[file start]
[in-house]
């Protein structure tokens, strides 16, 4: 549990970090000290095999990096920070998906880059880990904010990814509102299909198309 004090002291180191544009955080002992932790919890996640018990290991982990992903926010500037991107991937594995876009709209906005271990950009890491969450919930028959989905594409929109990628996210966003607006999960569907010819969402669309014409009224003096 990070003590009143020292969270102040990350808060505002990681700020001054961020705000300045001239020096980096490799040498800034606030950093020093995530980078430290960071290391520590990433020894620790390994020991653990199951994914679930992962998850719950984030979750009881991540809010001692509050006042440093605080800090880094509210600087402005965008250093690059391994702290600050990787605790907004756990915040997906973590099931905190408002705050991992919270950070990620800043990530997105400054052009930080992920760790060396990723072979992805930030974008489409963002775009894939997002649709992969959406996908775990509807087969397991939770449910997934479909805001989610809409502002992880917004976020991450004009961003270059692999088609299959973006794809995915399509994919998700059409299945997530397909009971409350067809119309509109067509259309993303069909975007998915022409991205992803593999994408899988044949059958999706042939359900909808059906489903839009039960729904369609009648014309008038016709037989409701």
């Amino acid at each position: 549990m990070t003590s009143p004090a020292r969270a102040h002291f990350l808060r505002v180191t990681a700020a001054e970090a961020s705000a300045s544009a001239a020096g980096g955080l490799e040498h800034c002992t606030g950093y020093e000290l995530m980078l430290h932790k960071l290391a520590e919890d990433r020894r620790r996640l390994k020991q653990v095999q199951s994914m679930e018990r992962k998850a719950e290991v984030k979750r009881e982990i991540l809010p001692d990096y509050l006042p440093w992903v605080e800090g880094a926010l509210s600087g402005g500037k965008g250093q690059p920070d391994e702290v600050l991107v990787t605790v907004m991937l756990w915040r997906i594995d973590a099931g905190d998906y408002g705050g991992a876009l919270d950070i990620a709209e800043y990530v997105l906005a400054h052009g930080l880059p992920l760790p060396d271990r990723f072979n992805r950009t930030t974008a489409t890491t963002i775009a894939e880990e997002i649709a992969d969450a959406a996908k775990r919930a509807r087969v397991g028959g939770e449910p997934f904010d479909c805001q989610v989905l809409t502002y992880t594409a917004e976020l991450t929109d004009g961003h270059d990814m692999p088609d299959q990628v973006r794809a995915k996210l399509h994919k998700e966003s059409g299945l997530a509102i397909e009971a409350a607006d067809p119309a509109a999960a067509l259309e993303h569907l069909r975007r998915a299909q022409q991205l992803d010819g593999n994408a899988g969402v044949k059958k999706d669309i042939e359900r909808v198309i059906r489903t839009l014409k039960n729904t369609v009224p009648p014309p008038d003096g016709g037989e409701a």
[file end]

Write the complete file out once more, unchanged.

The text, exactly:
[in-house]
């Protein structure tokens, strides 16, 4: 549990970090000290095999990096920070998906880059880990904010990814509102299909198309 004090002291180191544009955080002992932790919890996640018990290991982990992903926010500037991107991937594995876009709209906005271990950009890491969450919930028959989905594409929109990628996210966003607006999960569907010819969402669309014409009224003096 990070003590009143020292969270102040990350808060505002990681700020001054961020705000300045001239020096980096490799040498800034606030950093020093995530980078430290960071290391520590990433020894620790390994020991653990199951994914679930992962998850719950984030979750009881991540809010001692509050006042440093605080800090880094509210600087402005965008250093690059391994702290600050990787605790907004756990915040997906973590099931905190408002705050991992919270950070990620800043990530997105400054052009930080992920760790060396990723072979992805930030974008489409963002775009894939997002649709992969959406996908775990509807087969397991939770449910997934479909805001989610809409502002992880917004976020991450004009961003270059692999088609299959973006794809995915399509994919998700059409299945997530397909009971409350067809119309509109067509259309993303069909975007998915022409991205992803593999994408899988044949059958999706042939359900909808059906489903839009039960729904369609009648014309008038016709037989409701």
């Amino acid at each position: 549990m990070t003590s009143p004090a020292r969270a102040h002291f990350l808060r505002v180191t990681a700020a001054e970090a961020s705000a300045s544009a001239a020096g980096g955080l490799e040498h800034c002992t606030g950093y020093e000290l995530m980078l430290h932790k960071l290391a520590e919890d990433r020894r620790r996640l390994k020991q653990v095999q199951s994914m679930e018990r992962k998850a719950e290991v984030k979750r009881e982990i991540l809010p001692d990096y509050l006042p440093w992903v605080e800090g880094a926010l509210s600087g402005g500037k965008g250093q690059p920070d391994e702290v600050l991107v990787t605790v907004m991937l756990w915040r997906i594995d973590a099931g905190d998906y408002g705050g991992a876009l919270d950070i990620a709209e800043y990530v997105l906005a400054h052009g930080l880059p992920l760790p060396d271990r990723f072979n992805r950009t930030t974008a489409t890491t963002i775009a894939e880990e997002i649709a992969d969450a959406a996908k775990r919930a509807r087969v397991g028959g939770e449910p997934f904010d479909c805001q989610v989905l809409t502002y992880t594409a917004e976020l991450t929109d004009g961003h270059d990814m692999p088609d299959q990628v973006r794809a995915k996210l399509h994919k998700e966003s059409g299945l997530a509102i397909e009971a409350a607006d067809p119309a509109a999960a067509l259309e993303h569907l069909r975007r998915a299909q022409q991205l992803d010819g593999n994408a899988g969402v044949k059958k999706d669309i042939e359900r909808v198309i059906r489903t839009l014409k039960n729904t369609v009224p009648p014309p008038d003096g016709g037989e409701a």